Re: Subject: UG heating coils & RUG filters

>  - Steve wrote:
> Here's my concept: what if we take some 1-2" dia PVC tubing and fill it with
> sand, organic material and laterite (or other iron rich clay) and place it in
> the corner or bottom or even OUTSIDE the tank and allow water to leach through
> this into the substrate. The substrate can be a mixture of vermiculite, sand or
> fine gravel over a conventional UG filter plate or tubes. The outflow from the 
> leaching column could be directed under the substrate and provide circulation
> to the substrate. Since much less organic material would be found in the
> substrate, the problem of H2S formation should be much less! The organic
> material could be humus, compost, peat or regular dirt. This would provide 
> humic acid which should be able to reduce some of the iron compounds. The 
> factors which require tuning are:
> a) organic material b) % composition c) flow rate d) temperature? pH?

Hmmm.  I think I like this...?

Can we use the sand (or whatever) inside the tube PRIMARILY to slow the water
rate to the substrate from a power head for slow flow rates?  Or are we just
fighting ourselves?  Of course, sand compacts over time (if not mixed as you
suggest with peat, laterite, etc).  Maybe we could look at vermiculite for 
the fill.  Although it's a ?silicate clay, I don't think it compacts much 
over time because it's so porous.  OTOH, because the roots will never reach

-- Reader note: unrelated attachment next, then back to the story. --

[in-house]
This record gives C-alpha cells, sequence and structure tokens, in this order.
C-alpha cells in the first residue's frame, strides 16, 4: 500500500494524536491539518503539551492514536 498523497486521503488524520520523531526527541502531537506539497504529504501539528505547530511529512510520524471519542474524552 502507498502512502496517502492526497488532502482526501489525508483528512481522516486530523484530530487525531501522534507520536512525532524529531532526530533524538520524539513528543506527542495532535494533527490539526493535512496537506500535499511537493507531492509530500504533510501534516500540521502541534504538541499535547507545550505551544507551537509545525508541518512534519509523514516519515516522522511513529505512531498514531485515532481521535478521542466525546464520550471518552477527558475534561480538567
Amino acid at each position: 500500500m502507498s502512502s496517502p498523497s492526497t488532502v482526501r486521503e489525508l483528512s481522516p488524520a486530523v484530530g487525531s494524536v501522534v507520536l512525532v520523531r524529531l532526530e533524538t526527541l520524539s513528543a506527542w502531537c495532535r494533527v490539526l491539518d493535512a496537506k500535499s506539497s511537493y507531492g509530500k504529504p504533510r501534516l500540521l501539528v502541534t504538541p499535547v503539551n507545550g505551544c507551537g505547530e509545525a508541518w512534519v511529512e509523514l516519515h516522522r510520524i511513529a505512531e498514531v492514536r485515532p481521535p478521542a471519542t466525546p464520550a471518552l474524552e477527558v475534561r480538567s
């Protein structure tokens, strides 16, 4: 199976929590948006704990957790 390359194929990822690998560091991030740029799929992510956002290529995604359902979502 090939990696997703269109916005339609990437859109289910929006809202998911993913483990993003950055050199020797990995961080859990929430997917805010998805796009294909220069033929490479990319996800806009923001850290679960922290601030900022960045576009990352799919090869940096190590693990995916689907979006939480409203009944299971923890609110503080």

the vermiculite (and hence the CE sites), ?much of the supplements we add 
may be bound in the substrate tubing away from the plants.  Maybe mine's a bad
idea, or could this merely be a buffer for slow leaching into the substrate 

Do we really need the organic material if we're adding iron supplements right
to the substrate?  I know lowering the pH may increase the available iron,
but what if our supplements are already in available forms (Dupla drops)?   If 
the substrate has a lot of CEC and we add directly to the substrate, I'm hoping 
the iron goes right to binding on an exchange site.  (I just seem to have a 
hard time adding soil/peat to the bottom of my aquarium, even though I know 
this is what nature provides.  I'm nervous about 
disease/mess/maintenence/decomposition in this "clean" hydroponic environment, 
and I know that carbon-based wastes will build up over time anyway.)

Finally, I've come full circle and am now wondering why I hate RUGF/UGF so
much.  In slow flow rates, it seems to be the only (real) alternative to
heat coils for keeping a 4" substrate from going anaerobic.  

>>>   Is this true?   <<<

Partially because of heat coils/laterite cost, I think I'm leaning towards 
some of David Webb's ideas that allow for RUGF from PVC with (automated) 
debris removal, slow flow rates, and access directly to the substrate for 
iron additives.

                   (I made a rhyme!) 
                 The Substrate Limerick
            Slow circulation is provided by coils,
            and without O2 the substrate spoils. 
            But how low with the flow--
            can we really go?
            So we watch as our aquarium boils.   :-)

Please don't take offense at my slander to your $864 laterite/heat coil
substrate!  This is my sour grapes because I can't afford to do that
also!  :-) :-)

cbay at lookout_ecte.uswc.uswest.com